After 20 years of nearly every single development in the circumstances in which baseball is played benefiting the hitters, they build, what, the second or third park that skews pitcher-friendly and someone complains:
Cardinals first baseman Lance Berkman predicted to reporters Wednesday that hitting a home run at Marlins Park is so difficult that one day soon they will have to shorten the distance to the fences.
“If they don’t move the fences in after this year, I’d be surprised,” Berkman said after the Cardinals spoiled the Marlins’ ballpark unveiling by handing them a 4-1 loss. “And I’m going two years as the over-under on that.”
The poor dear.
Look, I think Marlins Park is going to play like Yellowstone Park too, but man, why don’t we give it more than one game before we jump to any conclusions? And why don’t you go ask your teammate Kyle Lohse how he felt about it? Because I have this feeling he was perfectly fine with the dimensions when Giancarlo Stanton was up to bat.
Mets manager Terry Collins says that he has scratched Noah Syndergaard, who was supposed to start this afternoon’s game against the Braves. In his place will go Matt Harvey.
Syndergaard, Collins says, has “tired arm.” But also says he has some discomfort in his right biceps. He will have an MRI, but Syndergaard says it’s not serious and that he could pitch as soon as Sunday. Collins says this is an abundance-of-caution type thing, saying “we can’t take a chance on this guy.” Which is true.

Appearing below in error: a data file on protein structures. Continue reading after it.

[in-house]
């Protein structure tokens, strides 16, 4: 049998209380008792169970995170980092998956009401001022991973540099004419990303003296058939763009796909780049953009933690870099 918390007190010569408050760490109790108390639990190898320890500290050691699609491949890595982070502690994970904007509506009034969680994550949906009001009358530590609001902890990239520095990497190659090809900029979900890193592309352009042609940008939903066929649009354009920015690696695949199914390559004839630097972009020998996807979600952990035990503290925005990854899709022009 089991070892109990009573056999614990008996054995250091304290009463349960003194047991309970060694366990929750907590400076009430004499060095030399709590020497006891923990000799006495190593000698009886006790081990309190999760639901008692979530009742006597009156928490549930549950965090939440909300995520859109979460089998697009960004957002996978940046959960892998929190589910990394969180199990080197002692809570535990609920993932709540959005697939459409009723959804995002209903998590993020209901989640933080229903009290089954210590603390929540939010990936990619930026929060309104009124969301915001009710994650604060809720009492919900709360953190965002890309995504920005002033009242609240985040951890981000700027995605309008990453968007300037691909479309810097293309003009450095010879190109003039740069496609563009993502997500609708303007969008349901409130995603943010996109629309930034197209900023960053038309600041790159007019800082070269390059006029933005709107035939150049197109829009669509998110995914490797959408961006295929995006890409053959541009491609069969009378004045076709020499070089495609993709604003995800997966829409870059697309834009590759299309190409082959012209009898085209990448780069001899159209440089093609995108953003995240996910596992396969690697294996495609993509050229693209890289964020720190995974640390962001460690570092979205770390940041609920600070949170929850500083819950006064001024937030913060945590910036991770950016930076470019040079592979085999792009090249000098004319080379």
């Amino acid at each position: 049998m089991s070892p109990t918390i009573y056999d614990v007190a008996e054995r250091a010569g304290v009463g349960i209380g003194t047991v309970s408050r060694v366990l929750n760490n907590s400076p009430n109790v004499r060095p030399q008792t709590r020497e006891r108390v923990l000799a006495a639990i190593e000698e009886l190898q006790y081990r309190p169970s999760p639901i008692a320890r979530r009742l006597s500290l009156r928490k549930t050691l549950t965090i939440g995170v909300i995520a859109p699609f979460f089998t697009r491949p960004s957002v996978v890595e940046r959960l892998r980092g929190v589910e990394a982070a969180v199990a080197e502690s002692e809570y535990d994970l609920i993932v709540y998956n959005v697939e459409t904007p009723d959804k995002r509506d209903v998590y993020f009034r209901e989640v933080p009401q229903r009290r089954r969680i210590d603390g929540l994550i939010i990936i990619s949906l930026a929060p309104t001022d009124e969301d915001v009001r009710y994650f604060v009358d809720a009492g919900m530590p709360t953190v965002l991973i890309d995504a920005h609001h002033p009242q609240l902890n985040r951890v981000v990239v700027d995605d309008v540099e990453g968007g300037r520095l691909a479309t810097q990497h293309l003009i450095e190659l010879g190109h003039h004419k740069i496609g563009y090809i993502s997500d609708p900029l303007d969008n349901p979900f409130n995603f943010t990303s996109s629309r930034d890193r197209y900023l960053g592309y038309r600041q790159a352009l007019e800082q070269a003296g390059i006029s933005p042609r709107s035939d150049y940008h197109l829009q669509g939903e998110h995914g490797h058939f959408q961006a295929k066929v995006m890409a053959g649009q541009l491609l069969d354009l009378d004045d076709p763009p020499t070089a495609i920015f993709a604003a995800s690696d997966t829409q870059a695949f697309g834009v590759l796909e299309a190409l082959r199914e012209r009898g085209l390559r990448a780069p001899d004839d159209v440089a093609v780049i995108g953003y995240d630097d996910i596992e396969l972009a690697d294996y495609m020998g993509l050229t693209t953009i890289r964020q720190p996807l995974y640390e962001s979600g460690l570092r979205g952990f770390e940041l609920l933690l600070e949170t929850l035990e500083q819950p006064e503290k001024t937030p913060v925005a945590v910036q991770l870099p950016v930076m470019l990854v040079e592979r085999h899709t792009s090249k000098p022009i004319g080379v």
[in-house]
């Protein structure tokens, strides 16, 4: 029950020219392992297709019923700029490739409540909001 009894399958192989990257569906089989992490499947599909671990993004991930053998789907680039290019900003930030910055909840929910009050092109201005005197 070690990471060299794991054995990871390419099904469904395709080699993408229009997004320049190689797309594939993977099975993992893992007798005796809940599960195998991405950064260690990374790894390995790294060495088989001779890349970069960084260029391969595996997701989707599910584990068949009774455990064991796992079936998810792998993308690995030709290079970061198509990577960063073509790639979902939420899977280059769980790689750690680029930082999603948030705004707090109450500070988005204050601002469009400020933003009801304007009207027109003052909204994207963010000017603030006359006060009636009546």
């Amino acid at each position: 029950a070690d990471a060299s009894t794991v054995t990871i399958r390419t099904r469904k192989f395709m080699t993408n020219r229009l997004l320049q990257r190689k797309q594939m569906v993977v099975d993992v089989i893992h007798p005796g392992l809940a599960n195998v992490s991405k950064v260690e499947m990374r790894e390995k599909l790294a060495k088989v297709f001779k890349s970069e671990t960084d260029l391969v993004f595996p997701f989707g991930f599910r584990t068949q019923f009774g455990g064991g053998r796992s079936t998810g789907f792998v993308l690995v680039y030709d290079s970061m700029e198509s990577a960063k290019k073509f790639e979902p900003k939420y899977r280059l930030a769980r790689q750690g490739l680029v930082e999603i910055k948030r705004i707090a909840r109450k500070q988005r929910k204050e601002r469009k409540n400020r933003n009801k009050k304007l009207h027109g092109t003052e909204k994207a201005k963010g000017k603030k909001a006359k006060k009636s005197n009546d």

The Mets ace is 1-1 with a 1.73 ERA and 30 strikeouts in 26 innings. He has walked no one this year. Not a soul.
James Paxton of the Mariners is 3-0 with a 1.39 ERA, 39 strikeouts and only six walks in 32.1 innings of work over five starts. Last night he shut the Tigers down, tossing seven shutout innings, striking out nine and allowing only four hits. With Felix Hernandez looking less than king-like lately, Paxton is asserting himself as the new ace of the Seattle staff.
And now the tall Canadian native has a nickname to match his ace-like status:
“Pax was really outstanding and we certainly needed it,” manager Scott Servais said of the Canadian southpaw. “Big Maple is what he was nicknamed tonight and I kind of like that. He was awesome.”
“Big Maple” is a fantastic nickname. That’s the sort of nickname guys used to get back when nicknames were great. Before managers just put “y” at the end of dudes’ names and before the “First Initial-First Three Letters of The Last Name” convention took hold in the wake of A-Rod.
“Big Maple.” That makes me smile. I’m gonna be smiling all dang day because of that.